What is HPV? Most cervical cancers are caused by a virus called HPV. HPV stands for human papillomavirus. HPV is a group of viruses that spread through sexual contact. HPV can cause changes in the cervix that may become cancer. Testing for cervical cancer can find these changes early and prevent them from becoming cancer.

What is an HPV Test? An HPV test looks for the types of HPV most likely to cause cervical cancer. The HPV test is similar to a Pap test and can be done at the same time.

Submit any medical questions directly to your Caduceus primary care or Caduceus for Women provider through your secure encrypted patient portal account 
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Hypnotherapy + Weight Control/Exercise Motivation

“It’s too cold outside to go on a walk.” “The couch is more comfortable than the gym.” “Cutting up strawberries is too much work; I’ll just grab a bag of chips instead.” We’re always up against these negative subconscious scripts playing in our head at the subconscious level. Not only can these result in physical weight gain, but emotional weight gain as well (even anxiety and depression) — and sometimes that kind of weight can be harder to lose. With hypnosis, we can change that around. 
Weight control, exercise motivation, and food management are multi-faceted, and on some level all related to one another. If there are strong subconscious scripts that are getting in the way of us making the right choices when it comes to food, exercise, or the willpower to follow through with our health goals, then we want to tap into the subconscious belief system and make changes at that level.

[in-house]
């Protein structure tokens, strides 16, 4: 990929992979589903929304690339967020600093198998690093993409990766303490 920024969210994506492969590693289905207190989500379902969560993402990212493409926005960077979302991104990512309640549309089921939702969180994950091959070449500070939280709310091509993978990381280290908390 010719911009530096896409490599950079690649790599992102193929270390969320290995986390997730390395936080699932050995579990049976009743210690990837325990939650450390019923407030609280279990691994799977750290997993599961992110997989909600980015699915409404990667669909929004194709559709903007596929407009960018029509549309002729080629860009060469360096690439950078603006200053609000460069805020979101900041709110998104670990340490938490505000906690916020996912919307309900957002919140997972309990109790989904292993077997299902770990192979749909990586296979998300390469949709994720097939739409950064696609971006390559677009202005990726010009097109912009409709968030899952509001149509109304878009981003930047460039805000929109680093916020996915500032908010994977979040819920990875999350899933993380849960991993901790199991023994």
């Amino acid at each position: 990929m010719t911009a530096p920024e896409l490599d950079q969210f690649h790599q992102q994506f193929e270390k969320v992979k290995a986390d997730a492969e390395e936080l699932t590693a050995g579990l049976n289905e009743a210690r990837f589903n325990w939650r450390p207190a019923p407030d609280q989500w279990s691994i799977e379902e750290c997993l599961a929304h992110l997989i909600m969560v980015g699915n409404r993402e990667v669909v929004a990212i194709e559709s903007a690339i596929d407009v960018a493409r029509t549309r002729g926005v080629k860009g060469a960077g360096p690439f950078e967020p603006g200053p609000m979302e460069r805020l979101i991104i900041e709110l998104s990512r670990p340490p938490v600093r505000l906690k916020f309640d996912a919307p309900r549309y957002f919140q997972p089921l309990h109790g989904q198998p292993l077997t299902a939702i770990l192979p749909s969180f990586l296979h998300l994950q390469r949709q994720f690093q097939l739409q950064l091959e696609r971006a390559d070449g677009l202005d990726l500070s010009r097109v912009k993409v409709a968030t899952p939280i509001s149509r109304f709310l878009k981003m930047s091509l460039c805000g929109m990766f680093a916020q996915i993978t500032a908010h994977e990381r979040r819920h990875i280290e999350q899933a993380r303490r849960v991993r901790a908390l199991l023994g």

In this scenario, the goal with hypnosis is to implement a healthier routine as well as more positive subconscious scripts. Instead of “I’m too tired to go workout,” you want to be channeling “My body needs fresh air” or “I love how I feel when I move my body.” Negative self-talk is also often associated with feelings of shame or self-blame. By reframing those scripts, you’re also working to reframe your feelings and mood about yourself.
During the initial session, you and a hypnotherapist will candidly discuss what is and isn’t working for you in terms of your health goals, whether that’s wanting to lose weight or feeling motivated to get outside more. Tackling an issue at the subconscious level can also result in secondary gains like lifestyle changes, portion control, drinking more water, mindful eating, or craving more fruits and veggies.
As per usual, the number of hypnosis sessions vary case by case; however, those who are committed and begin to apply the suggested techniques in between visits will see quicker and more effective results. Learn more.

Our community behavioral health affiliate, Chiron Psychological Inc., is here to help!  Call 714-646-8034 to discuss how hypnosis may be an effective therapy.